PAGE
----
Wednesday, 15 June 2011

The Hours

The Hours - Michael Cunningham

The twenties were known as The Jazz Age and is is fitting that this book, based on one of the key books of the twenties, should use the methodology of jazz. The repetition of key phrases in different settings, with different emphasis means that we constantly reevaluate not just The Hours but also Woolf's Mrs Dalloway, from which it takes its inspiration.
Indeed, picking up this inspired me to pick up Woolf's book and read it first and I am glad that I did so. I feel that having it fresh in my mind allowed me to appreciate the way Cunningham picked up, twisted and gathered together many threads from Mrs Dalloway, at times almost quoting long passages, at others merely brushing against the form of the earlier book.

The book starts with a coda, disguised as a prologue. Indeed it is both.  It tells of the last day of Virginia Woolf, as she walked out to the river, picks a stone "roughly the size and shape of a pigs skull" and surrenders to the "sudden, muscular force" of the river current and is gone. Her suicide hangs over the tales of three days that make up the rest of The Hours, and the drag of that muscular current runs through each.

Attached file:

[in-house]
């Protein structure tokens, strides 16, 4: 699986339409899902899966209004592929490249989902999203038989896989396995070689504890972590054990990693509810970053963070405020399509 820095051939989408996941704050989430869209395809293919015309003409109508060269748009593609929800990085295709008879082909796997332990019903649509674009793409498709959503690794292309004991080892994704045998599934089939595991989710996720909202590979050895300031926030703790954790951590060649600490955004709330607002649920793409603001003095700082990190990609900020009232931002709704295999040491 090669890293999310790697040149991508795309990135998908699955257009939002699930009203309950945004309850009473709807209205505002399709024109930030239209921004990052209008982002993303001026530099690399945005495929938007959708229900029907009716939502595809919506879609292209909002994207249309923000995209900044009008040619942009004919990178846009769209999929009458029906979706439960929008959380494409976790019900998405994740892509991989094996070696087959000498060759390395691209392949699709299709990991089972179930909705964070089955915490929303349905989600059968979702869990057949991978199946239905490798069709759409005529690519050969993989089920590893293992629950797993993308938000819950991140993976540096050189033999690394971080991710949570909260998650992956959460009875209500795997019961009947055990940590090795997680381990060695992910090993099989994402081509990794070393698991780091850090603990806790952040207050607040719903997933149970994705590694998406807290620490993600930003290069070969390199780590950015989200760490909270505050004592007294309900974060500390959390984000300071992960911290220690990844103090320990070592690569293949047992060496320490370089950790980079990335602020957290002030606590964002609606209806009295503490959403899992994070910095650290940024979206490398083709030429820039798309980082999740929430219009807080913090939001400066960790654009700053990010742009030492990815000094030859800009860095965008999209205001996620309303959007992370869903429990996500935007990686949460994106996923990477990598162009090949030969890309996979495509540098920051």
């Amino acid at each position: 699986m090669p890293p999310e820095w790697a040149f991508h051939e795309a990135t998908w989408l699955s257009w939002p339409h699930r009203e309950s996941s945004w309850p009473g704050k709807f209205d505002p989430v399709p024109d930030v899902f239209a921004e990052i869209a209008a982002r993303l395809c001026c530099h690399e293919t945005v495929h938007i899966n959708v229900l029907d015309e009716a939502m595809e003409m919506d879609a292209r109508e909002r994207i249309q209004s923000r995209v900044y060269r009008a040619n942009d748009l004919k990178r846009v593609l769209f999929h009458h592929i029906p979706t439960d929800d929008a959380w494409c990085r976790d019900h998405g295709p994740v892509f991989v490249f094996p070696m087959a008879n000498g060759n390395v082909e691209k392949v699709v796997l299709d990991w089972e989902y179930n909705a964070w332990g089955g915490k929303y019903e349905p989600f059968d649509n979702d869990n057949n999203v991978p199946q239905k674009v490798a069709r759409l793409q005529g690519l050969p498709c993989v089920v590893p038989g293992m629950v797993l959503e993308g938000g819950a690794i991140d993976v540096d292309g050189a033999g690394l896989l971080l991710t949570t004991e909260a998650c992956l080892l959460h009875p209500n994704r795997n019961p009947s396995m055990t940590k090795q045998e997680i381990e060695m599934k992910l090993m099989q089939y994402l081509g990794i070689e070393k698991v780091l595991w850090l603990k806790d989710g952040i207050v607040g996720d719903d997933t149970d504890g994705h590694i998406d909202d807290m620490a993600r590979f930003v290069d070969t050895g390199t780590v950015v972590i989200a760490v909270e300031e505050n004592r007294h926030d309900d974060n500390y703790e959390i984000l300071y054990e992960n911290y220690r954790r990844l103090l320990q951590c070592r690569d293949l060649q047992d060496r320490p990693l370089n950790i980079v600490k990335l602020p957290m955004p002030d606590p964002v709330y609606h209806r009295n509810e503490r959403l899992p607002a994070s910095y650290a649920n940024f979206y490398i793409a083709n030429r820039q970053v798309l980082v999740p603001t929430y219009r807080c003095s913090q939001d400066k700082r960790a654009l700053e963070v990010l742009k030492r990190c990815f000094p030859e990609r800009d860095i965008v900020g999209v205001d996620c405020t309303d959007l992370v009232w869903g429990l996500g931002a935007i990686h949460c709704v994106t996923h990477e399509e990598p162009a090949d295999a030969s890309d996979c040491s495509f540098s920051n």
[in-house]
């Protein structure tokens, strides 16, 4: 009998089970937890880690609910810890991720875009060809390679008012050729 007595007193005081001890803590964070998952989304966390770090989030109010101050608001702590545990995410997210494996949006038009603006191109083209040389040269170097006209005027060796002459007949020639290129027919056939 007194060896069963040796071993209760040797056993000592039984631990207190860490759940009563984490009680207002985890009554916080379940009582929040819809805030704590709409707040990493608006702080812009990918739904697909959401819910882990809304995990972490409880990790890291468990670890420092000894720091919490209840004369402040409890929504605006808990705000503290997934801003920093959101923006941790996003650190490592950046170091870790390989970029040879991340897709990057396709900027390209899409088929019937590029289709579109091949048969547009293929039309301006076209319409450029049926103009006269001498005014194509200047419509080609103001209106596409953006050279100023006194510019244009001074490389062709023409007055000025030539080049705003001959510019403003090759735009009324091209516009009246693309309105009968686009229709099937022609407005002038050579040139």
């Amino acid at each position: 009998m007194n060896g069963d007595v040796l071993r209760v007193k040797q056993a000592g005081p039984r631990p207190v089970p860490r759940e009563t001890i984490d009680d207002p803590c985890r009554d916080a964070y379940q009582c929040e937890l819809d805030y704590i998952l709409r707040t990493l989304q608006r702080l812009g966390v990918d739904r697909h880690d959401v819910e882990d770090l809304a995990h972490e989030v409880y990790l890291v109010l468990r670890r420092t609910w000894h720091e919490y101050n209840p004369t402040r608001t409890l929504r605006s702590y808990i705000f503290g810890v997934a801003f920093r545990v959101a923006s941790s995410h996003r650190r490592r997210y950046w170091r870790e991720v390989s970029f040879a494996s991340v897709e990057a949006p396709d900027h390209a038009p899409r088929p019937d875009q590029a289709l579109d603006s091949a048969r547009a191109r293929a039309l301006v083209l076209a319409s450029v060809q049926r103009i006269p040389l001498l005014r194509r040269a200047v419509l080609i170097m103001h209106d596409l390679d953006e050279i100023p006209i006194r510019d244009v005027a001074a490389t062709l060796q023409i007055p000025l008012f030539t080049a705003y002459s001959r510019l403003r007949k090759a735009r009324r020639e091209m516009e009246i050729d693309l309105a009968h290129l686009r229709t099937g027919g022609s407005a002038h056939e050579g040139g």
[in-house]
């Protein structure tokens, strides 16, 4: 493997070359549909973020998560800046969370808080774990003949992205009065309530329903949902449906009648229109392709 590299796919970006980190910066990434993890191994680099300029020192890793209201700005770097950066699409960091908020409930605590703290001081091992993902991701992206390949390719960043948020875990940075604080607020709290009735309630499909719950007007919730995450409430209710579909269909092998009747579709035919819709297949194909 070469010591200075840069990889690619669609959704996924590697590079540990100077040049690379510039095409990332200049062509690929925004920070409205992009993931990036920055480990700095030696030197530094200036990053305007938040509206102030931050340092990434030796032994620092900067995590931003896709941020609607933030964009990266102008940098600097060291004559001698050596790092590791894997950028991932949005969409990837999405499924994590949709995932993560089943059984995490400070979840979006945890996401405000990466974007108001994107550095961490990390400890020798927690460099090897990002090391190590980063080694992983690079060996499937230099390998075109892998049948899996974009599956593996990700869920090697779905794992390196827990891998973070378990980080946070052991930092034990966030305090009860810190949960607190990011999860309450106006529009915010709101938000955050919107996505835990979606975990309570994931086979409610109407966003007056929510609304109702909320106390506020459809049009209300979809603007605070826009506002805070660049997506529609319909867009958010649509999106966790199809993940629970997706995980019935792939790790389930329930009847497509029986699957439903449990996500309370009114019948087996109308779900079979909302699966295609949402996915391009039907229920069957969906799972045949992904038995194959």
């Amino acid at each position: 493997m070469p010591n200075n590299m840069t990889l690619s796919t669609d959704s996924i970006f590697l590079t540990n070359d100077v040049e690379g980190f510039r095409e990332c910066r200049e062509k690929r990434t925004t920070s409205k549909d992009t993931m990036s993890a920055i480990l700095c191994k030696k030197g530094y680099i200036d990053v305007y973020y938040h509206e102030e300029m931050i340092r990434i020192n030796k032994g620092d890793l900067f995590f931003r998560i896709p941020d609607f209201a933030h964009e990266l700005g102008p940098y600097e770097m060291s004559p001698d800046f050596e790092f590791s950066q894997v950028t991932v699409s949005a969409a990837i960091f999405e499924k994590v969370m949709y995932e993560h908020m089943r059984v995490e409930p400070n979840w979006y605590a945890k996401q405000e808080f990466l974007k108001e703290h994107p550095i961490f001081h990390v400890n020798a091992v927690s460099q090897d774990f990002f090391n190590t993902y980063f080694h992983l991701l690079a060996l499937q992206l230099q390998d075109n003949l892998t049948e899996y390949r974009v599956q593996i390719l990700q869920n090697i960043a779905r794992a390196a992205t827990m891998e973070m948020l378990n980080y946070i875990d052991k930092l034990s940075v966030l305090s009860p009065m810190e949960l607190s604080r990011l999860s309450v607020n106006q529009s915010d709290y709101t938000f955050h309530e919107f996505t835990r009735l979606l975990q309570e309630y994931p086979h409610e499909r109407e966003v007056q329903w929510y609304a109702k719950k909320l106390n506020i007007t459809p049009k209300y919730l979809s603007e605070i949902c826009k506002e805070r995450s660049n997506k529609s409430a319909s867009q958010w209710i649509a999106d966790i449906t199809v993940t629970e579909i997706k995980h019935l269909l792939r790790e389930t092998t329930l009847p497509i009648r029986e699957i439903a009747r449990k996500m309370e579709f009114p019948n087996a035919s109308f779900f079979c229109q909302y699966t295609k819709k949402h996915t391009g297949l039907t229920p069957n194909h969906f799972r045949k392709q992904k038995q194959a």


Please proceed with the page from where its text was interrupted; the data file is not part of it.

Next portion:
One sequence is a day from the life of Virginia Woolf while writing Mrs Dalloway; one a day in the post war suburban life of a woman preparing for her husband's birthday party while she reads Mrs Dalloway; and the third is the story of New York publisher and lesbian Clarrissa preparing a party in honour of a sick, aging gay poet Richard (who calls her Mrs Dalloway) and who is to receive an award afterwards. The first section follows WW1, the second WW2 and the AIDS epidemic plays the part of a war in the third. The damage caused by these is a key part of the structure of each.